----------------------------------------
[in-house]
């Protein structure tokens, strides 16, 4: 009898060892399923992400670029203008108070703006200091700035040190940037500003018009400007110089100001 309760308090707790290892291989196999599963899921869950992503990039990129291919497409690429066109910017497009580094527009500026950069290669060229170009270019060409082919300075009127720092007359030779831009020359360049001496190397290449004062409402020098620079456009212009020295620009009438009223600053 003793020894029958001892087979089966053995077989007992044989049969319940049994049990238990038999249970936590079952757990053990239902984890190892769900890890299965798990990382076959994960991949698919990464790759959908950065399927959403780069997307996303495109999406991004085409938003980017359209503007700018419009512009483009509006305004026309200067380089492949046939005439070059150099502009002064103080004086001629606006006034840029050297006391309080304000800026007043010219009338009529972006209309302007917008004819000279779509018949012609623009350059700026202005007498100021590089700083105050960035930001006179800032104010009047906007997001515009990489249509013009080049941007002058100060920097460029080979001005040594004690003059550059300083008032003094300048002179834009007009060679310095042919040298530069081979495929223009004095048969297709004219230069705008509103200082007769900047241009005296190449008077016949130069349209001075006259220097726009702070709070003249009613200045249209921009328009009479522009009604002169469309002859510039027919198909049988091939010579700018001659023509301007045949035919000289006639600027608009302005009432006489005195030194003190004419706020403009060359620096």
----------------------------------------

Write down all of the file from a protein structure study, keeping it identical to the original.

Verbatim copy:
[in-house]
């Protein structure tokens, strides 16, 4: 009898060892399923992400670029203008108070703006200091700035040190940037500003018009400007110089100001 309760308090707790290892291989196999599963899921869950992503990039990129291919497409690429066109910017497009580094527009500026950069290669060229170009270019060409082919300075009127720092007359030779831009020359360049001496190397290449004062409402020098620079456009212009020295620009009438009223600053 003793020894029958001892087979089966053995077989007992044989049969319940049994049990238990038999249970936590079952757990053990239902984890190892769900890890299965798990990382076959994960991949698919990464790759959908950065399927959403780069997307996303495109999406991004085409938003980017359209503007700018419009512009483009509006305004026309200067380089492949046939005439070059150099502009002064103080004086001629606006006034840029050297006391309080304000800026007043010219009338009529972006209309302007917008004819000279779509018949012609623009350059700026202005007498100021590089700083105050960035930001006179800032104010009047906007997001515009990489249509013009080049941007002058100060920097460029080979001005040594004690003059550059300083008032003094300048002179834009007009060679310095042919040298530069081979495929223009004095048969297709004219230069705008509103200082007769900047241009005296190449008077016949130069349209001075006259220097726009702070709070003249009613200045249209921009328009009479522009009604002169469309002859510039027919198909049988091939010579700018001659023509301007045949035919000289006639600027608009302005009432006489005195030194003190004419706020403009060359620096």